Embelia ribes (ER) has been documented in Ayurveda for treating various diseases, including diabetes mellitus (DM). The present systematic review and meta-analysis evaluated the efficacy and safety of ER and its active bio-marker, embelin and its derivatives in the treatment of DM. Literature search was performed in PubMed/MEDLINE, EMBASE, Scopus, ScienceDirect, Scifinder, and Google Scholar.
BACKGROUND: Patients with diabetes frequently use complimentary and alternative medications including Ayurvedic medications and hence it is important to determine their efficacy and safety. OBJECTIVES: To assess the effects of Ayurvedic treatments for diabetes mellitus.
OBJECTIVE: To evaluate and synthesize the evidence on the effect of Ayurvedic therapies for diabetes mellitus. DESIGN: Systematic review of trials. MEASUREMENTS AND MAIN RESULTS: We found no study that assessed Ayurvedic as a system of care. Botanical therapy was by far the most commonly studied Ayurvedic treatment. Herbs were studied either singly or as formulas. In all, 993 titles in Western computerized databases and 318 titles identified by hand-searching journals in India were examined, yielding 54 articles reporting the results of 62 studies.
Water extract of dry fruits ofTerminalia chebula (Hindi-Harda, Telugu-Karakkaya) at a dose of 200 mg/kg body weight improved the glucose tolerance as indicated by 44% of reduction in the peak blood glucose at 2(nd) hour in glucose tolerance test in diabetic (streptozotocin induced) rats. Treatment of diabetic rats with an initial fasting blood glucose of 253±9.4 mg/dl daily once with the water extract (200 mg/kg) for two weeks brought down the fasting blood glucose to 123±8.4 mg/dl which is only slightly above the normal value.
African journal of traditional, complementary, and alternative medicines: AJTCAM
Diabetes mellitus is an endocrinological disorder arising from insulin deficiency or due to ineffectiveness of the insulin produced by the body. This results in high blood glucose and with time, to neurological, cardiovascular, retinal and renal complications. It is a debilitating disease and affects the population of every country of the world. Around 200 million people of the world suffer from this disease and this figure is projected to rise to 300 million in the coming years.
BACKGROUND: The usage of medicinal plants is traditionally rooted in Bangladesh and still an essential part of public healthcare. Recently, a dramatically increasing prevalence brought diabetes mellitus and its therapy to the focus of public health interests in Bangladesh. We conducted an ethnobotanical survey to identify the traditional medicinal plants being used to treat diabetes in Bangladesh and to critically assess their anti-diabetic potentials with focus on evidence-based criteria.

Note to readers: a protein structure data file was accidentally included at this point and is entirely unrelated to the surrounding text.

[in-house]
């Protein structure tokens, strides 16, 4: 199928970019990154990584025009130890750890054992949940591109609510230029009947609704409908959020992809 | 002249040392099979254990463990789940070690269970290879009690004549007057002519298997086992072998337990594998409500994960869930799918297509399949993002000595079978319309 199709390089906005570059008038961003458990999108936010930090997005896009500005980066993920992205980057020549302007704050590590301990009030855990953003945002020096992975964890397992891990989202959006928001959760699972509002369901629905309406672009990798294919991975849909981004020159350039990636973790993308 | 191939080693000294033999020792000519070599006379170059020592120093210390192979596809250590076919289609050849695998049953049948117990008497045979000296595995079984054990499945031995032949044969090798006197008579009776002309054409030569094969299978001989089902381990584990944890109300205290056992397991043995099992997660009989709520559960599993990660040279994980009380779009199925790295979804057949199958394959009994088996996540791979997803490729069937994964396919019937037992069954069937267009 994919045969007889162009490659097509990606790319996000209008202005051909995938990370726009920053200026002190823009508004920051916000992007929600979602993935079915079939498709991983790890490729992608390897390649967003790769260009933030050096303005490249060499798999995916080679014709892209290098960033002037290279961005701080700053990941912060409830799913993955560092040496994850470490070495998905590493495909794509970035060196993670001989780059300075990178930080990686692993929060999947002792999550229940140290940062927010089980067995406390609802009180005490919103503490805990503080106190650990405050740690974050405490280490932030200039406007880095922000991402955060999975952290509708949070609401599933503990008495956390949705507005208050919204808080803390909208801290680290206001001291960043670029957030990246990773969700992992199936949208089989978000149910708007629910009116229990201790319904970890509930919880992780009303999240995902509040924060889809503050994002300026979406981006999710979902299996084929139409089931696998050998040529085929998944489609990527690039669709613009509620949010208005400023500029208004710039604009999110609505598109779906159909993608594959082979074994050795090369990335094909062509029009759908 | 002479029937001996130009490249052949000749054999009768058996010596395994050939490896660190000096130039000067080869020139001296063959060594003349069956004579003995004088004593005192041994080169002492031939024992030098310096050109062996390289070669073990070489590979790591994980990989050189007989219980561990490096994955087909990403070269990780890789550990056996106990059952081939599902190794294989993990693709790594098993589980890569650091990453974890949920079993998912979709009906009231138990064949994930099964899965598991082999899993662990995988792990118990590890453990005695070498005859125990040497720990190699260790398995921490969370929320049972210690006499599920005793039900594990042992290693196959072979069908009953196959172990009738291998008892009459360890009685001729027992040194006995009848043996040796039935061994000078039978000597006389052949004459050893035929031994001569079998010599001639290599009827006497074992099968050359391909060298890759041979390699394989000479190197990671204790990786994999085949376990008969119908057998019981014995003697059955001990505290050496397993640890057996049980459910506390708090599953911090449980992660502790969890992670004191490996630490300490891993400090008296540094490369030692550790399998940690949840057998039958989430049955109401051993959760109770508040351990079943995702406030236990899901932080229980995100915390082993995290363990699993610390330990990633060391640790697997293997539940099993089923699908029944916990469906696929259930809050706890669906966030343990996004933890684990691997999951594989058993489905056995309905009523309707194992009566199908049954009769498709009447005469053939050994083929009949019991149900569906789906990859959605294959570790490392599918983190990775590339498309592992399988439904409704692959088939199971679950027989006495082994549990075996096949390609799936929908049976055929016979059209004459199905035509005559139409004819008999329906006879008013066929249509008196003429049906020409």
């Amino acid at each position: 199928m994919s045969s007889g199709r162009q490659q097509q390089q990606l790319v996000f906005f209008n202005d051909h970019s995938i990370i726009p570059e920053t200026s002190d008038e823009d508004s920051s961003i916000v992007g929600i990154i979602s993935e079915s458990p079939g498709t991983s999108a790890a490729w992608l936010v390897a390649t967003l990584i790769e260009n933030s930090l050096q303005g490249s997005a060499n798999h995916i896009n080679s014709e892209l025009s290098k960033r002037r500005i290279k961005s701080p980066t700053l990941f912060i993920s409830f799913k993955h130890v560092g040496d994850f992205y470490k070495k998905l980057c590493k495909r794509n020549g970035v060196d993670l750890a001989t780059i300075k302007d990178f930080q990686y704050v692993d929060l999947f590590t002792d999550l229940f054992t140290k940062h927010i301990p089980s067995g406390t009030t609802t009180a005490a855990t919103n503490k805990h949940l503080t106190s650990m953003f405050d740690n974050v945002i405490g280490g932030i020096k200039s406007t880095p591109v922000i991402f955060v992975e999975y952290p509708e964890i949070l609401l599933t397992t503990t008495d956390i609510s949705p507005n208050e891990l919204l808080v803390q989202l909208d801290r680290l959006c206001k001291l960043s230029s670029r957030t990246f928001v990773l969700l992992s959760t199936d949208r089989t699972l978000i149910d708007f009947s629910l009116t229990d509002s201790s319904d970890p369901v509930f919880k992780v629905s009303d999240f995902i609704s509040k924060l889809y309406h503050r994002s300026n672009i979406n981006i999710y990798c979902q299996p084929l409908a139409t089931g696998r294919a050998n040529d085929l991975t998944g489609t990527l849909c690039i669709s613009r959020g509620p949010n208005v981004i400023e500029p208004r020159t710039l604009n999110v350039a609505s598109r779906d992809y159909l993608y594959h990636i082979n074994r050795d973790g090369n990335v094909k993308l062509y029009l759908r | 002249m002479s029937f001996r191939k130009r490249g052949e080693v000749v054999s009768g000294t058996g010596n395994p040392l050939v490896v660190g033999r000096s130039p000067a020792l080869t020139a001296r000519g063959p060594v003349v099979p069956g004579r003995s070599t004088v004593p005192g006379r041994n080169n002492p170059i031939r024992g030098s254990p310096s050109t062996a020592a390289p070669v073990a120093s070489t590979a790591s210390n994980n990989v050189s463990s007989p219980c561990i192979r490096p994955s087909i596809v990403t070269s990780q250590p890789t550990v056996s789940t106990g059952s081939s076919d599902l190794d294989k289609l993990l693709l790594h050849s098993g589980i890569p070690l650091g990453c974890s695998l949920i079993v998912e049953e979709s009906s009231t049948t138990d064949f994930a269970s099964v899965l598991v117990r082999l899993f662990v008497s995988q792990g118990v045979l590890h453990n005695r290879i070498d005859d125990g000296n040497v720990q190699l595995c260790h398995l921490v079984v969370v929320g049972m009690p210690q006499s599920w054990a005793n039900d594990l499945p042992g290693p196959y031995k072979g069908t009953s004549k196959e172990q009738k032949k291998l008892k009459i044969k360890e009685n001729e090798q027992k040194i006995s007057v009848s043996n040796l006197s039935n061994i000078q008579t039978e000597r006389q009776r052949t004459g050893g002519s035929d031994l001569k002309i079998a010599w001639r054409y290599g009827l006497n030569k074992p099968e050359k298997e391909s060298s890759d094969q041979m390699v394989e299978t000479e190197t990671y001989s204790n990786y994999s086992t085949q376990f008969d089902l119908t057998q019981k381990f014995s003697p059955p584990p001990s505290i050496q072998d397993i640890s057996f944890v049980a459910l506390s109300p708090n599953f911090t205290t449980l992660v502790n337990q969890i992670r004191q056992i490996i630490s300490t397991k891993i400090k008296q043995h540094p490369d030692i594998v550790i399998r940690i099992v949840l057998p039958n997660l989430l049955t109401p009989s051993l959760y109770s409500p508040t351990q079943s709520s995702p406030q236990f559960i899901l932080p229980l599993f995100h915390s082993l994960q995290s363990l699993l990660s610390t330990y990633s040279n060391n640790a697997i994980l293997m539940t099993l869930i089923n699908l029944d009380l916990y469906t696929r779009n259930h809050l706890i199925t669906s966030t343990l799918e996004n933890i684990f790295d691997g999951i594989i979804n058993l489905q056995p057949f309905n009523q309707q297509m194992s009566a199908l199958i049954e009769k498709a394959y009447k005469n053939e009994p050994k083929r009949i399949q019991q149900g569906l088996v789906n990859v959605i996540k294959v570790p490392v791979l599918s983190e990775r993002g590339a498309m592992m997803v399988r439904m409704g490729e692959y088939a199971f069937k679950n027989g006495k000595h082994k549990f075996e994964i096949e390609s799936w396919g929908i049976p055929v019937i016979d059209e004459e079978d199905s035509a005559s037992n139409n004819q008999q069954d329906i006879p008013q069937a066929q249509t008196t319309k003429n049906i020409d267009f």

TOR (target of rapamycin) is a serine-threonine protein kinase that is conserved across a diverse range of species from fungi to mammals. The signaling pathway that is anchored by TOR is also conserved across species. In mammals, mTOR integrates growth factor, amino acid, nutrient and energy sensing signals, and thus plays a major role in cell growth and proliferation, protein synthesis and autophagy.
The Journals of Gerontology. Series A, Biological Sciences and Medical Sciences
BACKGROUND: A significant component of the ability to survive to exceptional old age may be familial. This study assessed the prevalence of age-related diseases in the offspring of centenarians. METHODS: The health histories of centenarian offspring (n=177) and controls (n=166) were assessed from 1997-2000 using a cross-sectional study design. The offspring of 192 centenarian subjects enrolled in the nationwide New England Centenarian Study were recruited and enrolled.
Several studies have shown that centenarians have better cardiovascular risk profiles compared to younger old people. Some reports have revealed that cardiovascular diseases (i.e. hypertension, diabetes, angina and/or myocardial infarction) are less common in centenarians respect to 70 and 80 years old persons.
OBJECTIVE: Glycated hemoglobin (HbA1c) is a stable index of chronic glycemic status and hyperglycemia associated with progressive development of insulin resistance and frank diabetes. It is also associated with premature aging and increased mortality. To uncover novel loci for HbA1c that are associated with healthy aging, we conducted a genome-wide association study (GWAS) using non-diabetic participants in the Long Life Family Study (LLFS), a study with familial clustering of exceptional longevity in the US and Denmark.